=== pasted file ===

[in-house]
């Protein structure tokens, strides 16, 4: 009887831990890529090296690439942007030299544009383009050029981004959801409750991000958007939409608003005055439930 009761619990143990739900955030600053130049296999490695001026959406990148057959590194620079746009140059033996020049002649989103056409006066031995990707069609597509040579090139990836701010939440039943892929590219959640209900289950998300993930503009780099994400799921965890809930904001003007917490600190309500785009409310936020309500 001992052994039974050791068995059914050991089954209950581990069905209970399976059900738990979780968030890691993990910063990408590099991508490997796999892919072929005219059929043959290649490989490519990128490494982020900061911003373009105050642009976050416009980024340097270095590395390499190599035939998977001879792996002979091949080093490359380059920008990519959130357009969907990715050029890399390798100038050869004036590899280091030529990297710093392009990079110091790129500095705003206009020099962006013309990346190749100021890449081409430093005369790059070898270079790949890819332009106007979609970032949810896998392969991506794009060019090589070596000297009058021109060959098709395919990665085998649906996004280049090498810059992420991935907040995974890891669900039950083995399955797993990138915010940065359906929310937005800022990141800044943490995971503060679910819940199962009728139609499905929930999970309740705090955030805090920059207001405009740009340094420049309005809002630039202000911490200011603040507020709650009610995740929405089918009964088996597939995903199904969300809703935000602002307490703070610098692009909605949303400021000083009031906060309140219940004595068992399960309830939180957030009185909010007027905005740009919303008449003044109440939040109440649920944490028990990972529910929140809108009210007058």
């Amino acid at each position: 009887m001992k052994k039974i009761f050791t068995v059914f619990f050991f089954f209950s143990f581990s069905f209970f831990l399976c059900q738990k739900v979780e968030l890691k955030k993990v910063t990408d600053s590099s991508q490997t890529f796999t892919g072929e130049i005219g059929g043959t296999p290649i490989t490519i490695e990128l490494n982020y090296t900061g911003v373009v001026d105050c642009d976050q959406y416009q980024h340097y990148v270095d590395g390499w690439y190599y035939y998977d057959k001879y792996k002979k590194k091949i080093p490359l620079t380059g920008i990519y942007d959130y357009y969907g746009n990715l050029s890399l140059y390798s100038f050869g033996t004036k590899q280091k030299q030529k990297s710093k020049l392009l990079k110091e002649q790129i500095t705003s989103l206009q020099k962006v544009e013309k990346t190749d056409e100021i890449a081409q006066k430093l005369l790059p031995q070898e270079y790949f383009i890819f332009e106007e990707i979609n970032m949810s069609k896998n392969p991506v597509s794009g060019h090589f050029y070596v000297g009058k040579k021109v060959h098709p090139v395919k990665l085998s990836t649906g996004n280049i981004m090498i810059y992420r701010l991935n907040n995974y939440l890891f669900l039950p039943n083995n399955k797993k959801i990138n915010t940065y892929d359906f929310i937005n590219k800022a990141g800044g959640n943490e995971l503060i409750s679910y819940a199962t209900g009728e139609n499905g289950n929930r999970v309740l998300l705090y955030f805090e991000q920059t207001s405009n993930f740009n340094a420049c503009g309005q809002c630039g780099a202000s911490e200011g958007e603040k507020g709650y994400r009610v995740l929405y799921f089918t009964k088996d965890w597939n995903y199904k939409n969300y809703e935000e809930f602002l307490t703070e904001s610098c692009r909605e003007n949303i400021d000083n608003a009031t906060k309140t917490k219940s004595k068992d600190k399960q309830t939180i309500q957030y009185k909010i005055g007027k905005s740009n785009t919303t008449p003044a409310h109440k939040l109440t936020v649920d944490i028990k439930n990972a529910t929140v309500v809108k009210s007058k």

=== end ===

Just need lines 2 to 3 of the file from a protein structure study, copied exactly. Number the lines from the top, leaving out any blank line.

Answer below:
């Protein structure tokens, strides 16, 4: 009887831990890529090296690439942007030299544009383009050029981004959801409750991000958007939409608003005055439930 009761619990143990739900955030600053130049296999490695001026959406990148057959590194620079746009140059033996020049002649989103056409006066031995990707069609597509040579090139990836701010939440039943892929590219959640209900289950998300993930503009780099994400799921965890809930904001003007917490600190309500785009409310936020309500 001992052994039974050791068995059914050991089954209950581990069905209970399976059900738990979780968030890691993990910063990408590099991508490997796999892919072929005219059929043959290649490989490519990128490494982020900061911003373009105050642009976050416009980024340097270095590395390499190599035939998977001879792996002979091949080093490359380059920008990519959130357009969907990715050029890399390798100038050869004036590899280091030529990297710093392009990079110091790129500095705003206009020099962006013309990346190749100021890449081409430093005369790059070898270079790949890819332009106007979609970032949810896998392969991506794009060019090589070596000297009058021109060959098709395919990665085998649906996004280049090498810059992420991935907040995974890891669900039950083995399955797993990138915010940065359906929310937005800022990141800044943490995971503060679910819940199962009728139609499905929930999970309740705090955030805090920059207001405009740009340094420049309005809002630039202000911490200011603040507020709650009610995740929405089918009964088996597939995903199904969300809703935000602002307490703070610098692009909605949303400021000083009031906060309140219940004595068992399960309830939180957030009185909010007027905005740009919303008449003044109440939040109440649920944490028990990972529910929140809108009210007058």
């Amino acid at each position: 009887m001992k052994k039974i009761f050791t068995v059914f619990f050991f089954f209950s143990f581990s069905f209970f831990l399976c059900q738990k739900v979780e968030l890691k955030k993990v910063t990408d600053s590099s991508q490997t890529f796999t892919g072929e130049i005219g059929g043959t296999p290649i490989t490519i490695e990128l490494n982020y090296t900061g911003v373009v001026d105050c642009d976050q959406y416009q980024h340097y990148v270095d590395g390499w690439y190599y035939y998977d057959k001879y792996k002979k590194k091949i080093p490359l620079t380059g920008i990519y942007d959130y357009y969907g746009n990715l050029s890399l140059y390798s100038f050869g033996t004036k590899q280091k030299q030529k990297s710093k020049l392009l990079k110091e002649q790129i500095t705003s989103l206009q020099k962006v544009e013309k990346t190749d056409e100021i890449a081409q006066k430093l005369l790059p031995q070898e270079y790949f383009i890819f332009e106007e990707i979609n970032m949810s069609k896998n392969p991506v597509s794009g060019h090589f050029y070596v000297g009058k040579k021109v060959h098709p090139v395919k990665l085998s990836t649906g996004n280049i981004m090498i810059y992420r701010l991935n907040n995974y939440l890891f669900l039950p039943n083995n399955k797993k959801i990138n915010t940065y892929d359906f929310i937005n590219k800022a990141g800044g959640n943490e995971l503060i409750s679910y819940a199962t209900g009728e139609n499905g289950n929930r999970v309740l998300l705090y955030f805090e991000q920059t207001s405009n993930f740009n340094a420049c503009g309005q809002c630039g780099a202000s911490e200011g958007e603040k507020g709650y994400r009610v995740l929405y799921f089918t009964k088996d965890w597939n995903y199904k939409n969300y809703e935000e809930f602002l307490t703070e904001s610098c692009r909605e003007n949303i400021d000083n608003a009031t906060k309140t917490k219940s004595k068992d600190k399960q309830t939180i309500q957030y009185k909010i005055g007027k905005s740009n785009t919303t008449p003044a409310h109440k939040l109440t936020v649920d944490i028990k439930n990972a529910t929140v309500v809108k009210s007058k």